Household Rules and Reactive Parenting

You know what I’ve discovered that does NOT work well for me?  Coming up with discipline strategies and consequences on the fly.  It’s hard enough to remain calm when the kids are disobeying or otherwise driving me crazy.  But there’s no way I can think up an effective discipline idea and then implement it while staying calm and rational.

Reactive parenting does not work!  It really should be called “over-reacting parenting.”  Nothing makes you overreact like a screaming 2-year-old, a pouty 4-year-old, a disobedient 5-year-old, and a sassy 7-year-old.  It’s really helpful when they are all acting up at the exact same time!  Usually Punkin is crying too – I never know if it’s in sympathy with her siblings or she’s sympathetic to me who has to listen to and deal with them.  Either way, it’s sympathy crying.

When I walk into a discipline situation with no plan, I either dole out a punishment that is too harsh or the consequence is just plain irrational or unenforceable.  Ever issued an empty threat?  “Do that again and you’re never going to leave your room again!  EVER!”  Of course you don’t mean that, but the kids have pushed all your buttons and you’re just done!  So very very done!

I don’t want to be the parent who issues empty threats and comes up with ridiculous discipline ideas.  So, to keep from being caught up in the moment, we’ve created a chart of household rules.  This chart not only has the rules, it also lists the consequences for breaking those rules.  I have it copied on cardstock and placed strategically throughout the house.  And since I’ve started using it, the kids are more cooperative and I’m more consistent.  I am disciplining them on a regular basis when they break the rules and they know the boundaries and consequences without me issuing thousands of threats and reminders.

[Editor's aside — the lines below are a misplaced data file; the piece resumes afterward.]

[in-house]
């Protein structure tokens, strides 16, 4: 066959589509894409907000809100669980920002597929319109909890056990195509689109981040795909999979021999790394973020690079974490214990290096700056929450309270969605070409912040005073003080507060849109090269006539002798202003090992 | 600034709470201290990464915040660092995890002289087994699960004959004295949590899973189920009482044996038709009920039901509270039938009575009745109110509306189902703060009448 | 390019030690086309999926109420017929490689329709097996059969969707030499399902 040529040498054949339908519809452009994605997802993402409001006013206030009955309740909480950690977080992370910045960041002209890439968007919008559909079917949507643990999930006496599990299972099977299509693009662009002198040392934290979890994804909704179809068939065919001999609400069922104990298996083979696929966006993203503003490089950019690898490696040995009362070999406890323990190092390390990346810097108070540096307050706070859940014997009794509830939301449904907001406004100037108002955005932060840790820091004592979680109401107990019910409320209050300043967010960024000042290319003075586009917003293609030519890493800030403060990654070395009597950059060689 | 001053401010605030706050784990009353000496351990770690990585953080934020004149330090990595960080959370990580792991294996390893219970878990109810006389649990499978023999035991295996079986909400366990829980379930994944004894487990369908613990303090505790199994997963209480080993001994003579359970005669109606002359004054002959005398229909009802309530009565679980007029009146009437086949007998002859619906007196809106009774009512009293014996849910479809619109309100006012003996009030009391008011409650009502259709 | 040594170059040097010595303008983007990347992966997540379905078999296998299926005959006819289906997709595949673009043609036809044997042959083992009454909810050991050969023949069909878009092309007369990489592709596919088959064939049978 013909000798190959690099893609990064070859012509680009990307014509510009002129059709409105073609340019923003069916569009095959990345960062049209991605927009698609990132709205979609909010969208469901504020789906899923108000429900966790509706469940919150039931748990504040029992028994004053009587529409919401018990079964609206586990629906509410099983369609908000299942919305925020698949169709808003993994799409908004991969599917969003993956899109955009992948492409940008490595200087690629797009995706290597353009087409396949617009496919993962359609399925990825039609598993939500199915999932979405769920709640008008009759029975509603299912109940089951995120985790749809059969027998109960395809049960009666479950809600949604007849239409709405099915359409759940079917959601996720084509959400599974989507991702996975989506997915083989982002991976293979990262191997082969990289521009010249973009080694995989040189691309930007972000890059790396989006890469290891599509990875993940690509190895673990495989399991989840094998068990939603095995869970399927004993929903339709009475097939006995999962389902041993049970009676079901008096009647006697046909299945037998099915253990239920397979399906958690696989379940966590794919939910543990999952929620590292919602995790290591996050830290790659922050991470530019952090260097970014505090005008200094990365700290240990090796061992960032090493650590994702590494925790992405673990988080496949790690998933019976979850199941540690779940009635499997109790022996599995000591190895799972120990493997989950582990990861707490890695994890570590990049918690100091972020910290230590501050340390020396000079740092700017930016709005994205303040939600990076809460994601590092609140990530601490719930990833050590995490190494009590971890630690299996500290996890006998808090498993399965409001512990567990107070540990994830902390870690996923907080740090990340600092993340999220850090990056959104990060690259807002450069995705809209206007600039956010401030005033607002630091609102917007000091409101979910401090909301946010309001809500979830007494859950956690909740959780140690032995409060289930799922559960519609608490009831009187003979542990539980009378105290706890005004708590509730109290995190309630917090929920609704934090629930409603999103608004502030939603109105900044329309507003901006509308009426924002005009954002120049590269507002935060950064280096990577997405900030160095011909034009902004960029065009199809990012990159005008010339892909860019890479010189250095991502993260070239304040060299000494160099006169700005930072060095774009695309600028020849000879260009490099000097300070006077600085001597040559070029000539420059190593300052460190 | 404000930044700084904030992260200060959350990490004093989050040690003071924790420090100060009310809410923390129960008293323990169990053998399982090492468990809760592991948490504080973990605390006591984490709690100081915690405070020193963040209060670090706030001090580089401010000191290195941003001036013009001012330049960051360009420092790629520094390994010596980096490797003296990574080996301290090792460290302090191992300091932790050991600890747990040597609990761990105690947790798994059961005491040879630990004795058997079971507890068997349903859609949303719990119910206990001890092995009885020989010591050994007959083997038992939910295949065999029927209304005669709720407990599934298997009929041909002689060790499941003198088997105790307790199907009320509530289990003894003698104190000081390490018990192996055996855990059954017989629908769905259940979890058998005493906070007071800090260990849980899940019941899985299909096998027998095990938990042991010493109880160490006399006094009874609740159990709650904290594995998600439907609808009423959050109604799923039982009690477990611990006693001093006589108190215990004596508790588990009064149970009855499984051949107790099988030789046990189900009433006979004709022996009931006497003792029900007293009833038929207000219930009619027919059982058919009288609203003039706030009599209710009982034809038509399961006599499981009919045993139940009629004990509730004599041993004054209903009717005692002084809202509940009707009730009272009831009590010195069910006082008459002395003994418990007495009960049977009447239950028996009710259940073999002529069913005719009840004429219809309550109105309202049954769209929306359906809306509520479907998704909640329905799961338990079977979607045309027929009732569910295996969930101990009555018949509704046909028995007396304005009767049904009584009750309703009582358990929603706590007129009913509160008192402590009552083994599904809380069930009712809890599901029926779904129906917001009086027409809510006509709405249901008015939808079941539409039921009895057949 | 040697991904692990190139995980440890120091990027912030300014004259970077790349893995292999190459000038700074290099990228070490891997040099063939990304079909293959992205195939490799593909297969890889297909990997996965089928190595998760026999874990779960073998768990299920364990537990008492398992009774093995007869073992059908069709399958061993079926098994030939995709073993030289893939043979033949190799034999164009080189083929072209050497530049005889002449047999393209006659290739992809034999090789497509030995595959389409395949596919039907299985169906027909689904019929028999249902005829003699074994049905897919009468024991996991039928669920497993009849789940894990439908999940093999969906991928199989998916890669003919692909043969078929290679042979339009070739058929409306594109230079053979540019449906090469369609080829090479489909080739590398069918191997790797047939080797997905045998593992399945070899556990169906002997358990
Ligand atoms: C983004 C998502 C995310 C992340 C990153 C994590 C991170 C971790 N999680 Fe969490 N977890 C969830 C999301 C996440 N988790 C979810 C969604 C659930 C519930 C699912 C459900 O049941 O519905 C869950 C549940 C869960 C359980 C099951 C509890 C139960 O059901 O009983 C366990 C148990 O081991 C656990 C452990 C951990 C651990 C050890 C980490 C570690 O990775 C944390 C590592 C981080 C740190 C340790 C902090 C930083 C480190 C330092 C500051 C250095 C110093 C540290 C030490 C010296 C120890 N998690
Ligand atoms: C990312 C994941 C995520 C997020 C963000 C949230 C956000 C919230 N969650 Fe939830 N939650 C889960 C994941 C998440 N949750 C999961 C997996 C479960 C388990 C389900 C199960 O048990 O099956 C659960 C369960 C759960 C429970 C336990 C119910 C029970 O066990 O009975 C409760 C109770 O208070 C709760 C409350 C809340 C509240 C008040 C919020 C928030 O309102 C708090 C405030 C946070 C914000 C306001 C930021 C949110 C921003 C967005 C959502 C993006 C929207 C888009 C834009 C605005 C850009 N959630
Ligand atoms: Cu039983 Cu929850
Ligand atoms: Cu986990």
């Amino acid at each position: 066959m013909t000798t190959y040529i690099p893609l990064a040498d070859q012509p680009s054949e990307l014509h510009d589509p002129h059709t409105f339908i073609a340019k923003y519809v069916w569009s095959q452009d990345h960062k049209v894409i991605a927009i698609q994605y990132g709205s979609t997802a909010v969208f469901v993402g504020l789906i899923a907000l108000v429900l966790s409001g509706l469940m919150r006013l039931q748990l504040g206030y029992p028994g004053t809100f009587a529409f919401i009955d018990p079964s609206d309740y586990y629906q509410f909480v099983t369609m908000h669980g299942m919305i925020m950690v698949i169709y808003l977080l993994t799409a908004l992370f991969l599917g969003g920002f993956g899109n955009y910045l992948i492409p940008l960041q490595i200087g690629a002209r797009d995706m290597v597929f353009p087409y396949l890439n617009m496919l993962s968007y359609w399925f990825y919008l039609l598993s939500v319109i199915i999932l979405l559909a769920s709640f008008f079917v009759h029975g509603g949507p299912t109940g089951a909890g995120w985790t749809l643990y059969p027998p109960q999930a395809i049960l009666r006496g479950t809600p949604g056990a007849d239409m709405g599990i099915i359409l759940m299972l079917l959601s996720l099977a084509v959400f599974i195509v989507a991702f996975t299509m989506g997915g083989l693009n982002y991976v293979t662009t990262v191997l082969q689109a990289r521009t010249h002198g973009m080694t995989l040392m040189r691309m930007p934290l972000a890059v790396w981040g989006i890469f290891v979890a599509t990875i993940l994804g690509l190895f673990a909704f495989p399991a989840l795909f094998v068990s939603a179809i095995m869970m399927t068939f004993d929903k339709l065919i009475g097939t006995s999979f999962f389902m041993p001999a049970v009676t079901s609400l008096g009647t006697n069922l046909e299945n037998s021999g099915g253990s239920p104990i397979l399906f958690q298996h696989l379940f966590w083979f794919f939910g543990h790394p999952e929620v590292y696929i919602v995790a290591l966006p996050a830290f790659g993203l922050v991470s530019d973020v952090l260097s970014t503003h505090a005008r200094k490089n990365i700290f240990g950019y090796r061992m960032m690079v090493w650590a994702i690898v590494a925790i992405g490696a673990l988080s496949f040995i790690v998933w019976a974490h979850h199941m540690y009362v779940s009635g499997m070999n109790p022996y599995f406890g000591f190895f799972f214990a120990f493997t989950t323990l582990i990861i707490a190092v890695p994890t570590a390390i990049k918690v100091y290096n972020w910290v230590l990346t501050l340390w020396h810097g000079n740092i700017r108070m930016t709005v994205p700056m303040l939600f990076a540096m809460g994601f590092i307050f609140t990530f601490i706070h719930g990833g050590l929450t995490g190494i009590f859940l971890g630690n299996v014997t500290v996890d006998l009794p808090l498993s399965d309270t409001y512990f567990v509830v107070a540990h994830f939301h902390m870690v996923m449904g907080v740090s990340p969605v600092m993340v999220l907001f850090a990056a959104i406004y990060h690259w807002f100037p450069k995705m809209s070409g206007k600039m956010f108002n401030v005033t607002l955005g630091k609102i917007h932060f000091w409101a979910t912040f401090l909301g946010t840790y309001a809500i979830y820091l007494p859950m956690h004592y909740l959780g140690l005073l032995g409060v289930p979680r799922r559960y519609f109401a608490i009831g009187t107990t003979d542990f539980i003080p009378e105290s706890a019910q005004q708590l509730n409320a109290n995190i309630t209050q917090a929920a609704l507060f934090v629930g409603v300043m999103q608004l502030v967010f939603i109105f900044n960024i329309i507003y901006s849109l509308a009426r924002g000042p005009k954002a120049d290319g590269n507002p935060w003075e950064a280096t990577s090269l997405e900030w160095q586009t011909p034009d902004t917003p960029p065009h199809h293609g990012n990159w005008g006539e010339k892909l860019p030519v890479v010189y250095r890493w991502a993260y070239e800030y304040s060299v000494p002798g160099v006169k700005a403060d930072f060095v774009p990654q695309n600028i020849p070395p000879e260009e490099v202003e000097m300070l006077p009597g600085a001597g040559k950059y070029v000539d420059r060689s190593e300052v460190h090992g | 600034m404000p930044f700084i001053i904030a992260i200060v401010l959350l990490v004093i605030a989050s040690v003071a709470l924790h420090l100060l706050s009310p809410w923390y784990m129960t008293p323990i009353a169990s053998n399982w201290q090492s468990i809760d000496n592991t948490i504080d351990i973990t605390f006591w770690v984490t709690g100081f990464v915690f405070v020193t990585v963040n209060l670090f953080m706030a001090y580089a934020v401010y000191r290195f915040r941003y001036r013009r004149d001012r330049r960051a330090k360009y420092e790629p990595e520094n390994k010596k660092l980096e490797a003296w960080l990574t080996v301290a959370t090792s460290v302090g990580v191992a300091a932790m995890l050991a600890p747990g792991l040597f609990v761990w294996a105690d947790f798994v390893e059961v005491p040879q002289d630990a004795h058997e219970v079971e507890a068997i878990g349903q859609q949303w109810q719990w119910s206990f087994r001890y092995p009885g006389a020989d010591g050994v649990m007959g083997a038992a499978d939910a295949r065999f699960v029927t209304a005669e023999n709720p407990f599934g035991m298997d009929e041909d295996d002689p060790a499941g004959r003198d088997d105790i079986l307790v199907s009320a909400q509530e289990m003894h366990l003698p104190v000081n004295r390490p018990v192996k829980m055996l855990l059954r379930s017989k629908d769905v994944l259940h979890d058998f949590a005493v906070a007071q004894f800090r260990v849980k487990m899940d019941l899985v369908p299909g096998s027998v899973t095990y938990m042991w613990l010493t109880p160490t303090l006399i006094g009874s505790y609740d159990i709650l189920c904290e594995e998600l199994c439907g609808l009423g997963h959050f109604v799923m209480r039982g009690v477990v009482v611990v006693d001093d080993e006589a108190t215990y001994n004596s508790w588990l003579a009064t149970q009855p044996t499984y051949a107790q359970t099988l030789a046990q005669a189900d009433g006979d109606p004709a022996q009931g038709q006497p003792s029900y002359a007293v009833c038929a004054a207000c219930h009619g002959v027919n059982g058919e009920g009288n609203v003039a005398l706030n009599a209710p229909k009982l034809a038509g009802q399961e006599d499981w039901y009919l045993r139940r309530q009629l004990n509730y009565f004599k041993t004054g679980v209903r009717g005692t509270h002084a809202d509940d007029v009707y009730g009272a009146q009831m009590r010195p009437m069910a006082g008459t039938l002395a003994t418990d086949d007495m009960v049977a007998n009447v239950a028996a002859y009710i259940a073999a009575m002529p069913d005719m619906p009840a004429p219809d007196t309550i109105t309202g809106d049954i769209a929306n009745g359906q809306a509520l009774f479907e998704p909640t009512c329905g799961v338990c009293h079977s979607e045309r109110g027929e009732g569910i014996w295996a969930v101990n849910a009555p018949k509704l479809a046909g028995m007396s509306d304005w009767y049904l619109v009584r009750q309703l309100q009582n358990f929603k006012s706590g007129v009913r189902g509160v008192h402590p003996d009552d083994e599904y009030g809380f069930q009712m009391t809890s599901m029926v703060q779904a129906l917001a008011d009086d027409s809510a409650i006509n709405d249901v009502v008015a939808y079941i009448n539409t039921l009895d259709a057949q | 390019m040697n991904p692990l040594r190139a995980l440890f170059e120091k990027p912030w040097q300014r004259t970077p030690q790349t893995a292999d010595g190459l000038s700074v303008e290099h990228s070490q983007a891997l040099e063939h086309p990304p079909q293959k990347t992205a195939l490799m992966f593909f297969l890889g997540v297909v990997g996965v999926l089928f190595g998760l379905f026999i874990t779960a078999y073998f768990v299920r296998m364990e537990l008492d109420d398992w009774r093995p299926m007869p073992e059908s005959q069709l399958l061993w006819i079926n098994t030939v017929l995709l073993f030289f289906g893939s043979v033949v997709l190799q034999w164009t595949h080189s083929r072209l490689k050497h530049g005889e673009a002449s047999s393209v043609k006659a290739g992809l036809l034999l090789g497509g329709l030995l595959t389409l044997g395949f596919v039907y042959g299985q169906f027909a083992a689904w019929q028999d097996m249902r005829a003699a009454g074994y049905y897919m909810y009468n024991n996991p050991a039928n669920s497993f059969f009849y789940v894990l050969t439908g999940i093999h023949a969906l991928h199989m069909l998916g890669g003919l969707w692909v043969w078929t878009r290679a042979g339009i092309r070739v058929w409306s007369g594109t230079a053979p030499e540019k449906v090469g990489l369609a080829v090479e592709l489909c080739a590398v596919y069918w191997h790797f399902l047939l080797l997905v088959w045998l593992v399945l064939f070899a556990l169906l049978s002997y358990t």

The best part?  I am so calm!  Yes, I just walk up to my chart, point to the rule, read it aloud, and then read the consequences.  I can almost blame the chart for the consequences that I give out.  “Our rule is this.  Doing that broke the rule.  Therefore, the consequence is this.”  It’s so easy and so effective.  I don’t have to even think.  Can I say how grateful I am that I don’t need to waste brain cells on coming up with ways to discipline my kids when they do crazy-strange disobedient things?

  • For our chart, we’ve kept our household rules very very simple.  We used short phrases so that the kids could easily memorize them.  The rules are fairly broad and the kids have been reminded of what actions are considered rule breakers. 

  • The second column has a Bible verse that we are memorizing as a family.  The verses reinforce the rules. 

  • The third column is the discipline strategy.  That’s where they can see what the punishment will be. 

  • The last column is the training column.  We don’t want to just discipline our kids for wrong behavior.  We want to teach them what is the right behavior.  We want to have them practice how they should respond. 

Here are our rules:

Obey the first time – Have you ever said, “I’m not going to ask you again????”  Well, I don’t say that anymore.  I just point to the chart and remind them that I’ve already asked the to do something.  If they have not yet done what I’ve asked, then they didn’t obey the first time.  This also applies to when they become distracted and “forget” what I’ve asked them to do, when they are taking absolutely forever to complete a task, or when they flat-out tell me “NO.”
Have the right attitude – Having the right attitude applies to whining, complaining, and all the stomping, pouting, snorting, eye-rolling, sighing, and general grumpiness that can be directed my way whenever I ask them to do something.
Speak gently – When you’re yelling, interrupting, speaking hatefully, or saying rude or hurtful things to someone else, you’ve broken this rule and you’re not taming your tongue. 
Act kindly – This is the no hitting, no kicking, no touching, no pinching, no grabbing toys, no tackling, no pulling hair, etc. rule.

Here are the consequences:

Extra chore – If my kids don’t obey the first time, I’ll just tack on extra chores.  Each time I have to ask (or tell) my kids to do something, they earn an additional chore.  These can add up quickly!  I write them out on the whiteboard as I add each chore.  Eventually the child sees the list grow and gives up with the arguing and disobeying.  My house has gotten much cleaner as of late.